Black Metal – Short Film – Indiegogo Campaign

Kat Candler (director) and Kelly  G. Williams (producer), part of the team behind Sundance short film HELLION, named one of  INDIEWIRE’s “five hottest shorts of summer,” are embarking on a new project and need your help. The filmmaking team are looking to start production on Black Metal and are looking for donations on Indiegogo.
Black Metal – Pitch:

Black Metal – Singing Lesson:


When a teen murders his math teacher and it’s linked to a black metal band, the mid 30s lead singer will have to re-evaluate the two things he loves most, his music and his family. Black Metal, a dark drama short film that follows Ian, a husband, father and musician struggling with the guilt and blame of a tragic and senseless murder.


Jonny Mars (Hellion, Wuss, The Happy Poet), Heather Kafka (Saturday Morning Massacre, Lovers of Hate, The Texas Chainsaw Massacre), Michael Conway, Addisyn Stevenson and the symphonic extreme metal band, Vesperian Sorrow.


Writer/Director/Producer – Kat Candler (Hellion, Love Bug, Jumping Off Bridges), Producer – Kelly  G. Williams (Hellion, Cinema Six, Holiday Road), Producer – Jonny Mars (Saturday Morning Massacre, America’s Parking Lot, The Happy Poet), Director of Photography – Andrew Droz Palermo (A Teacher, You’re Next, The Gathering Squall), Editor – Duane Graves (Up Syndrome, The Wildman of the Navidad), Art Director – Yvonne Boudreaux (ParaNorman, Puncture), Costume Designer – Amy Maner (Beneath the Darkness, Seven Days in Utopia, Stop-Loss), Casting Director – Katie Richter (Hellion, Pit Stop)


“I fuckin’ love that short!”

– Mike Judge

“An exhilarating shot of kick ass!”

– Mike Tully,

“Bad kids, sad kids, angry dads and plenty of Candler’s trademark comic yet earnest heart make for a memorably fractious collision of brotherly responsibility and shared adolescent rage.”

– Marc Savlov, Austin Chronicle

“Super intense and laugh out loud funny.”


I started writing a feature over a year ago that explored the idea of a death metal guitarist dealing with the guilt of a teen murdering his teacher in the name of their band. I was curious about the idea of artist’s guilt. How what we put out into the world comes back through audience interpretation and reaction. And how we internailze that reaction.

I’m equally fascinated by the theatrics of a band on stage versus their reality off stage– especially in older musicians in the metal scene who have families and kids. How do they want to be represented as they get older? Do they keep that world from their children? What kind of conversations do they have with their kids about what they do?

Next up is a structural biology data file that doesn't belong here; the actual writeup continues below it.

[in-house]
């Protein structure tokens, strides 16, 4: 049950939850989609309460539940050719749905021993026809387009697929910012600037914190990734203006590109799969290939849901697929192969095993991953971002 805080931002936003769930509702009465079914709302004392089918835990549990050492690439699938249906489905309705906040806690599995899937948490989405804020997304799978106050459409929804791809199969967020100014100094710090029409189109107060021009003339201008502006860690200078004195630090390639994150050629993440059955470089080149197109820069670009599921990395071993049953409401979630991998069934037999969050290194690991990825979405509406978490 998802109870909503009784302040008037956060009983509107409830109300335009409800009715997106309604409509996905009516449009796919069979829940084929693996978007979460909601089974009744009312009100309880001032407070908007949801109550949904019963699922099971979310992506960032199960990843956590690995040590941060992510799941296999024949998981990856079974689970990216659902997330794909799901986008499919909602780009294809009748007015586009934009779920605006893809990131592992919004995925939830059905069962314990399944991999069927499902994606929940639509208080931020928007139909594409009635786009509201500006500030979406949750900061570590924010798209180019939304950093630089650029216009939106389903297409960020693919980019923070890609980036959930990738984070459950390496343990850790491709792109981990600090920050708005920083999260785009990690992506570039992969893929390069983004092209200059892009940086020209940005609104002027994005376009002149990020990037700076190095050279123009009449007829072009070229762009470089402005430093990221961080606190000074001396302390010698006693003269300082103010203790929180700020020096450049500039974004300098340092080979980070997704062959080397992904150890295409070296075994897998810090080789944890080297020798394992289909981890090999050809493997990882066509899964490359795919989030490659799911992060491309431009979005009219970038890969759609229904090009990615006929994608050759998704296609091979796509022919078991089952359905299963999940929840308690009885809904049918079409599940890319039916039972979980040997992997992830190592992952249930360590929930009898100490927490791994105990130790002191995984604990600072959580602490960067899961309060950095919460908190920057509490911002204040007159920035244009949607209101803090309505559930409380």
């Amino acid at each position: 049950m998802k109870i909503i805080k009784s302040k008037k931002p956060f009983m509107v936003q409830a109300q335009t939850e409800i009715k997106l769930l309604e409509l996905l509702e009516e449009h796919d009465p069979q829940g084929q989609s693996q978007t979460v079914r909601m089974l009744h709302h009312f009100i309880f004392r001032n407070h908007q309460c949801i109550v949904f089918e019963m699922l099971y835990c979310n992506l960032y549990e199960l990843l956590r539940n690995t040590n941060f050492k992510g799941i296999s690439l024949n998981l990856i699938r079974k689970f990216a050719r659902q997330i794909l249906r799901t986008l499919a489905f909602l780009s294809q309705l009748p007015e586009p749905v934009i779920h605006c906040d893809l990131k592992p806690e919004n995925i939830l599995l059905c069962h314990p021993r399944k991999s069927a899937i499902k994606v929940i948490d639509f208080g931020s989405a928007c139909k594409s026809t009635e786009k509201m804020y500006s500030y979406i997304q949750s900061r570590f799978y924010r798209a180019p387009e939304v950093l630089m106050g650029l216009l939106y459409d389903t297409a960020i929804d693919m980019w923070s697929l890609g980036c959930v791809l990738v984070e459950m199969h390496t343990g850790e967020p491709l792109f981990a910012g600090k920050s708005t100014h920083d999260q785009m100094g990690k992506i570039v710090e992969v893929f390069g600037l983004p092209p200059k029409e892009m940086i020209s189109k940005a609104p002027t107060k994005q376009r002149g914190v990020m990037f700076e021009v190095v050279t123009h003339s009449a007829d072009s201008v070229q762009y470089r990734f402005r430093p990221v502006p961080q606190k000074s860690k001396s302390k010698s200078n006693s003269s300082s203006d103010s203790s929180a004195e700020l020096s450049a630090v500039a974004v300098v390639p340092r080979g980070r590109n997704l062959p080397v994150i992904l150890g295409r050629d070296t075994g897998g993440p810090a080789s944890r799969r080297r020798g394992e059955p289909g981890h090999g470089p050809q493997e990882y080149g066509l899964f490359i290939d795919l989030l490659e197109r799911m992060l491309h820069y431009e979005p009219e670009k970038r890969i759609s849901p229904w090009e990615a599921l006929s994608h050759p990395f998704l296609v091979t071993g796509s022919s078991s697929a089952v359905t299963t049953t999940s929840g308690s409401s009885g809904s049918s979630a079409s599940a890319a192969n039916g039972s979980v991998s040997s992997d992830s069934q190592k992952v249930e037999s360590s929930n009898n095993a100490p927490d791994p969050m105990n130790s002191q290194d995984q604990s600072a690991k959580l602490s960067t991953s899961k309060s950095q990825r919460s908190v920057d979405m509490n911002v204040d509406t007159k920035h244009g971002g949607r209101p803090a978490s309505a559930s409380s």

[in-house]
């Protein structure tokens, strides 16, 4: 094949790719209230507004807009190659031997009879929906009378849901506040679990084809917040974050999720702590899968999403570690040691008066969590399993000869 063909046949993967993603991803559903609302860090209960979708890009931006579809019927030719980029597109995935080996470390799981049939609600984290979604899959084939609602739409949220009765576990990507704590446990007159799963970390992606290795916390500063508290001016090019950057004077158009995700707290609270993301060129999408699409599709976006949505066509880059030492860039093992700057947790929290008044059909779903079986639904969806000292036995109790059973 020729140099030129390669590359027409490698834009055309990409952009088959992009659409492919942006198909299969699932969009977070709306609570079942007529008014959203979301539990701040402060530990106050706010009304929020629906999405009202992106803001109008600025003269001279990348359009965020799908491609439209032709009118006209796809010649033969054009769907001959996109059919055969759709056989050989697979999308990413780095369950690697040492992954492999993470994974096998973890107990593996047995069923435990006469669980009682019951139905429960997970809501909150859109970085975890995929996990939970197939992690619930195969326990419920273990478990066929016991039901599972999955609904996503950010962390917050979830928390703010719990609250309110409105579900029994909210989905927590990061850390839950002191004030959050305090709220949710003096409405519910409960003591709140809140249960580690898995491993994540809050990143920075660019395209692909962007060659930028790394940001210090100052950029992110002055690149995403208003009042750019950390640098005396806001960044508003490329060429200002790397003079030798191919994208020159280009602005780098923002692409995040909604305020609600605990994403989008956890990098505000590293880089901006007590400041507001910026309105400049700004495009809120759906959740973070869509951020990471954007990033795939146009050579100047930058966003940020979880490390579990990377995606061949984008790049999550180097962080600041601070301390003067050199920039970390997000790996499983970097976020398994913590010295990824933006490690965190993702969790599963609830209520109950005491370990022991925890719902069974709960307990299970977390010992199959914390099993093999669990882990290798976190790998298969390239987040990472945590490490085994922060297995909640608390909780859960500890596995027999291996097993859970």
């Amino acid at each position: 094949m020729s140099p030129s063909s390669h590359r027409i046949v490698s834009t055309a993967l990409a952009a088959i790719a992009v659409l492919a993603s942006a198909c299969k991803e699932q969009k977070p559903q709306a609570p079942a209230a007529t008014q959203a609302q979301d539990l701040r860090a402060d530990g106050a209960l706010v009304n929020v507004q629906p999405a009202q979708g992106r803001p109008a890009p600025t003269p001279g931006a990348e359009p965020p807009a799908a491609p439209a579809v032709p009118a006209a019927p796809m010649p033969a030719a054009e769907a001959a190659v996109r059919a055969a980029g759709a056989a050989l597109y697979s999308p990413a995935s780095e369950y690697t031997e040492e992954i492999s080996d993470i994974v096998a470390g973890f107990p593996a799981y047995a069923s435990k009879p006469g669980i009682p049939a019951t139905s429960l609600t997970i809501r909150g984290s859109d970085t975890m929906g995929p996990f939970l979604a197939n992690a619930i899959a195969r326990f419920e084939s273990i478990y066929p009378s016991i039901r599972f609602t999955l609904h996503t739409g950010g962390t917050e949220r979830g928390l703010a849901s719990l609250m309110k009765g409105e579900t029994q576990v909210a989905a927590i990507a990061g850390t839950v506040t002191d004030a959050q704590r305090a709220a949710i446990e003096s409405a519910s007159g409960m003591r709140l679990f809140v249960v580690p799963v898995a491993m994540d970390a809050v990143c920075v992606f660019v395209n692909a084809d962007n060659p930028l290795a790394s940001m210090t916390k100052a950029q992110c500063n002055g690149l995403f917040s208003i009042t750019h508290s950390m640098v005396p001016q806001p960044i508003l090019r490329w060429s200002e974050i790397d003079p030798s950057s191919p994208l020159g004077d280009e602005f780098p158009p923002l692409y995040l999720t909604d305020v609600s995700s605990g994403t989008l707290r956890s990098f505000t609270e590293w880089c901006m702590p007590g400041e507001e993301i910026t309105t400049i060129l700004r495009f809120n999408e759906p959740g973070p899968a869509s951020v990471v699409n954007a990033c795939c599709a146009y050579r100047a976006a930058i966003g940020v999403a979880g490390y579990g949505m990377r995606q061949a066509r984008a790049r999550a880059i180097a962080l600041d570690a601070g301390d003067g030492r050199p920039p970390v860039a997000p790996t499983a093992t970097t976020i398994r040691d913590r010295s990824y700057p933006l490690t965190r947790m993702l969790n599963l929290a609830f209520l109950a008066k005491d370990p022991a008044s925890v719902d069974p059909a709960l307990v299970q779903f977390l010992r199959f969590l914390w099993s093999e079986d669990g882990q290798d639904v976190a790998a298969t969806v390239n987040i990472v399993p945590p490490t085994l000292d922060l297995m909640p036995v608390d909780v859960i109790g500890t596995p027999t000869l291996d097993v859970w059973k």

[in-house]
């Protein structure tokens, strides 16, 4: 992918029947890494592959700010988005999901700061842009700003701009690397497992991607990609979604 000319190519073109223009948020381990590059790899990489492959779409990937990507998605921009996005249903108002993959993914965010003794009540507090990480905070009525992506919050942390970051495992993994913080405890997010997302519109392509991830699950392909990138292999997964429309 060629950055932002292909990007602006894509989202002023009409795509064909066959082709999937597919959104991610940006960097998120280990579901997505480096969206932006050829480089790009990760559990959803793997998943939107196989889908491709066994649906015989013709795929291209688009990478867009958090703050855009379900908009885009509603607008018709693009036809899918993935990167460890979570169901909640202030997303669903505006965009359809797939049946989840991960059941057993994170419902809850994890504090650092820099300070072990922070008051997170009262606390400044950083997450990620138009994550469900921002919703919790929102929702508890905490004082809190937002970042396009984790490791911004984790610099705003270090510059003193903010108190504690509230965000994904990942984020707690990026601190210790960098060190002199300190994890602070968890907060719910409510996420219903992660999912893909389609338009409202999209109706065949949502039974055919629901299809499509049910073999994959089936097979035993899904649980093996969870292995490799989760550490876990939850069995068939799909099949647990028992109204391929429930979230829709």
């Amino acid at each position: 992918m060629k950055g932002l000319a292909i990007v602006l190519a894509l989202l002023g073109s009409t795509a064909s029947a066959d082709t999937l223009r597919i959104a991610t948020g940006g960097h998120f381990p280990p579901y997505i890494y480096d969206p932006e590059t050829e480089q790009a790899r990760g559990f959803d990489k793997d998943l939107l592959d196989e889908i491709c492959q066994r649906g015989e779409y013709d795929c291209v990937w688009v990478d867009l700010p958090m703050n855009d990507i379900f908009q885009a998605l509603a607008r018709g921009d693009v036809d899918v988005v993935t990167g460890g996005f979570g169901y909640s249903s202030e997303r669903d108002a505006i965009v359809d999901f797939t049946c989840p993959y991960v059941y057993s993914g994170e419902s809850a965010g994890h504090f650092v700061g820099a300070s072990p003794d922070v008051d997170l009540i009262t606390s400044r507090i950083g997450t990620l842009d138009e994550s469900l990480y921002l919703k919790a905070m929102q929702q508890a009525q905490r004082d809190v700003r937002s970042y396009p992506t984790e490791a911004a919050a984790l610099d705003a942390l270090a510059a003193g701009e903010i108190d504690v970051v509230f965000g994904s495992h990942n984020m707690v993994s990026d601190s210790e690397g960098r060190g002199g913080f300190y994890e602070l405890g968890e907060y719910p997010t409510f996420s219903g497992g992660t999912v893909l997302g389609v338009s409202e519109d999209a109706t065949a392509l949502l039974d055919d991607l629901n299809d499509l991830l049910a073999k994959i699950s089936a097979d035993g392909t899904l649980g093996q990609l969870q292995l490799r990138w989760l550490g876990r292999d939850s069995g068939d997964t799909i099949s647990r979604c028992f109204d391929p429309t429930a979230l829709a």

The character design of Black Metal is based on popular metal bands– Marduk, Gorgoroth and Watain. These are corpse painted, decayed looking, fake blood smeared guys in spikes and leather. These bands create often horrific personas on stage, in their lyrics and through their album artwork.

With that said, we want to implement the idea of theatrics versus reality through cinematography and sound. For everything outside of this family’s home, we’ll use an artificial quality of light, white/blue grocery store fluorescence, red and purple stage lights … but inside the family’s home, everything is warm, organic, dark and real. There’s nothing artificial about it.

The camerawork will create a quiet, calm before the storm– slow camera moves through the crime scene, along the rock club stage– Not until Ian loses it and goes off on the grocery store customer does the camera reflect his loss of control and frenetic energy. For the rest of the film, mimicking Ian’s restrained emotions and willingness to keep everything inside it’s slow moving, well constructed still images.


Black Metal is a film we haven’t seen on screen before. We haven’t seen these characters in such real, raw emotional states. They’re a music scene that most people write off as weird or Satanic, where in fact a lot of these guys go home to their wives and kids.

Having spent the last half of the year traveling the festival circuit with our short film Hellion which premiered at the 2012 Sundance Film Festival, we’ll send Black Metal to many of the festivals we’ve recently played including SXSW, Los Angeles Film Festival, IFF Boston, Maryland Film Festival, San Francisco International Film Festival. Because our audience goes beyond the general festival audience, we’ll target genre festivals such as Fantastic Fest, Sitges and many more.

Our publicity efforts will hit several music and horror blogs. And specifically bloggers that we know who write for Metal Sucks, Bloody Disgusting, Huffington Post, Ain’t It Cool News, Culture Map and Twitch.

Once we’ve run our course with the festival circuit, we’ll work on a distribution deal.



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